SkyEye

November 2019

Welcome to SkyEye, your guide to this month's celestial events.

The Calendar

Mercury usually passes either north or south of the Sun's disk at inferior conjunction but not this time! Watch (with the appropriate safety equipment) the transit of this tiny planet across the face of our star on 11 November.

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Date Body Event
1 Moon descending node
2 Moon, Saturn occultation of Saturn — visible from New Zealand
3
4 Moon first quarter
5
6
7 Moon apogee
8
9
10
11 Mercury ascending node
Mercury inferior conjunction: transit
12 4 Vesta opposition
Moon full
13
14
15
16 Mercury perihelion
Moon ascending node
17
18 Earth Leonid meteor shower
Moon 0.9° north of the open star cluster M44 (known as Praesepe or the Beehive Cluster)
19 Moon last quarter
20 Mercury stationary point: retrograde → direct
21
22 Earth α Monocerotid meteor shower
23 Moon perigee
24 Venus, Jupiter conjunction: 1.4° apart
25 Neptune maximum declination south
Moon, Mercury 1.9° apart
26 Moon new
27 Neptune stationary point: retrograde → direct
28 Mercury greatest elongation west: 20.1°
Moon, Jupiter occultation of Jupiter — visible southern and central Asia
Venus aphelion
Moon, Venus 1.9° apart
Venus maxiumum declination south
29 Moon descending node
Moon, Saturn occultation of Saturn — visible from the southern Atlantic
30

The Solar System

The word planet is derived from the Greek word for 'wanderer'. Unlike the background stars, planets seem to move around the sky, keeping mostly to a narrow track called the ecliptic, the path of the Sun across the stars. Dwarf planets and small solar-system bodies, including comets, are not so constrained, often moving far above or below the ecliptic.

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Sun LibraScorpiusOphiuchus

Although Ophiuchus is not a member of the zodiac, the ecliptic passes through it.

Mercury Libra

This month's headline event is the transit of Mercury on 11 November. Mercury reaches its ascending node and inferior conjunction within two hours of each other, resulting in a rare alignment which causes Mercury to cross the face of the Sun as seen from Earth. The next such transit occurs in 2032. Mercury reaches its final perihelion of the year on 16 November and finishes 21 days of retrograde motion on 20 November. After the transit, Mercury is a morning sky object, attaining greatest elongation west on 28 November.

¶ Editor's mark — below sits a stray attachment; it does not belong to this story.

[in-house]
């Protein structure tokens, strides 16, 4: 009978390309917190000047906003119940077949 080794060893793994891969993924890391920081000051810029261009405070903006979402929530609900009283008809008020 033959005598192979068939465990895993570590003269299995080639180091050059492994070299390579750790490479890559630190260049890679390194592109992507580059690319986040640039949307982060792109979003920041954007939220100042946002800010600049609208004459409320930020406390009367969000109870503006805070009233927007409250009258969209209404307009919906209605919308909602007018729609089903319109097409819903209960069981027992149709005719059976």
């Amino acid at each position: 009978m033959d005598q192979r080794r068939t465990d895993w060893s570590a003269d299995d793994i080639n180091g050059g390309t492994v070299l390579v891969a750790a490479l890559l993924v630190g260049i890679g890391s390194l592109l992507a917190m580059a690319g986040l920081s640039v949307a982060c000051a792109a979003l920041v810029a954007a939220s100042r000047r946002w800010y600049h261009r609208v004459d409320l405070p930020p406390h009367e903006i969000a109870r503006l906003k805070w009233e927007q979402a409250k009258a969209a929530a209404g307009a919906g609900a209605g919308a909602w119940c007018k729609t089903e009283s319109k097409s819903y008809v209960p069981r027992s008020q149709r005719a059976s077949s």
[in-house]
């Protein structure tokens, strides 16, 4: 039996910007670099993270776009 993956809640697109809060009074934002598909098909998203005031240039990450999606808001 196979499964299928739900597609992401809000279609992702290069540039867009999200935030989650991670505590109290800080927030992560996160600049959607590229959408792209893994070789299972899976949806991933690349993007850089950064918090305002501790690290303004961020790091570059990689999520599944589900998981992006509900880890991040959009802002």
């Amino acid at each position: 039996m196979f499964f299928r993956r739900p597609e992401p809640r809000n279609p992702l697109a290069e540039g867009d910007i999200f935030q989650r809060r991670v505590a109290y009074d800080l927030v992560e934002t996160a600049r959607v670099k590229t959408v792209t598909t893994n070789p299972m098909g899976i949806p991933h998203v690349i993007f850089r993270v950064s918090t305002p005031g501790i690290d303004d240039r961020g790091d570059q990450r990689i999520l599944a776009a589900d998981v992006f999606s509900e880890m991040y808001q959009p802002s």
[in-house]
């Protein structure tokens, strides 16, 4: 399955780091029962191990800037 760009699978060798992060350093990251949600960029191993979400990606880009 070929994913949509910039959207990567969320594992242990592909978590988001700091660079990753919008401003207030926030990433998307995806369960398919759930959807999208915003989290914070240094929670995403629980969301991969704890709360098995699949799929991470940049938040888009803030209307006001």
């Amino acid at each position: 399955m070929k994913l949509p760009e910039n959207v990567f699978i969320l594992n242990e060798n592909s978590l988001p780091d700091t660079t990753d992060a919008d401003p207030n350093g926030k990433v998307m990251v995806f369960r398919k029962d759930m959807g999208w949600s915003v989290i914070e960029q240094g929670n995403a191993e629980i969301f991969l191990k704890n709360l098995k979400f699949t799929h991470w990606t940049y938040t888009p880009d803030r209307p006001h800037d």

Venus LibraScorpiusOphiuchusSagittarius

The western sky lights up on 24 November when Venus and Jupiter come together in their closest appulse of the year. Venus, at magnitude −3.9, outshines Jupiter by two magnitudes. Four days later, the waxing crescent Moon passes both objects, just missing Venus and actually occulting Jupiter. Venus is at aphelion on the same day. The evening star is best viewed from the southern hemisphere but it is beginning to gain some useful altitude above the western horizon when spotted from northern temperate latitudes. A telescope reveals that the disk of Venus is less than 90% illuminated by the end of November.

Earth and Moon

The Leonid meteor shower on 18 November is washed out by the waning gibbous Moon. However, the α Monocerotids should fare a little better four days later.

Mars Virgo

Mars is slowly brightening, up to magnitude +1.7, as it draws away from the Sun in the morning sky. Look for it in the east before sunrise.

Jupiter OphiuchusSagittarius

Two bright planets, Venus and Jupiter, put on a show on 24 November when they make their closest approach of the year, just 1.4° apart. Four days later, the waxing crescent Moon finally occults Jupiter in an event beginning around 09:00 UT. The largest planet in the solar system is approaching conjunction next month and is getting difficult to observe in the west during evening twilight.

Saturn Sagittarius

The series of lunar occultations of Saturn ends this month with two such events. The waxing crescent Moon obscures the ringed planet on 2 November (beginning about 05:15 UT) and again on 29 November. As has been the case all year, southern latitudes have the best views of Saturn, now at magnitude +0.6 in the evening sky.

Uranus Aries

With opposition occurring late last month, Uranus is aloft most of the night, not setting until dawn.

Neptune Aquarius

A small telescope is necessary to view the most distant planet in the solar system. Neptune is an evening sky object and it returns to direct motion on 27 November after five months in retrograde.

The Celestial Sphere

Constellations are patterns of stars in the sky. The International Astronomical Union recognises 88 different constellations. The brightest stars as seen from the Earth are easy to spot but do you know their proper names? With a set of binoculars you can look for fainter objects such as nebulae and galaxies and star clusters or some of the closest stars to the Sun.

Descriptions of the sky for observers in both the northern and southern hemispheres are available for the following times this month. Subtract one hour from your local time if summer (daylight savings) time is in effect.

Local Time Mid-month Northern Hemisphere Equator Southern Hemisphere
1730 hours (1830 hours summer time) 60° N 50° N 40° N 30° N 20° N 10° N 10° S 20° S 30° S 40° S
1930 hours (2030 hours summer time) 60° N 50° N 40° N 30° N 20° N 10° N 10° S 20° S 30° S 40° S
2130 hours (2230 hours summer time) 60° N 50° N 40° N 30° N 20° N 10° N 10° S 20° S 30° S 40° S
2330 hours (0030 hours summer time) 60° N 50° N 40° N 30° N 20° N 10° N 10° S 20° S 30° S 40° S
0130 hours (0230 hours summer time) 60° N 50° N 40° N 30° N 20° N 10° N 10° S 20° S 30° S 40° S
0330 hours (0430 hours summer time) 60° N 50° N 40° N 30° N 20° N 10° N 10° S 20° S 30° S 40° S
0530 hours (0630 hours summer time) 60° N 50° N 40° N 30° N 20° N 10° N 10° S 20° S 30° S 40° S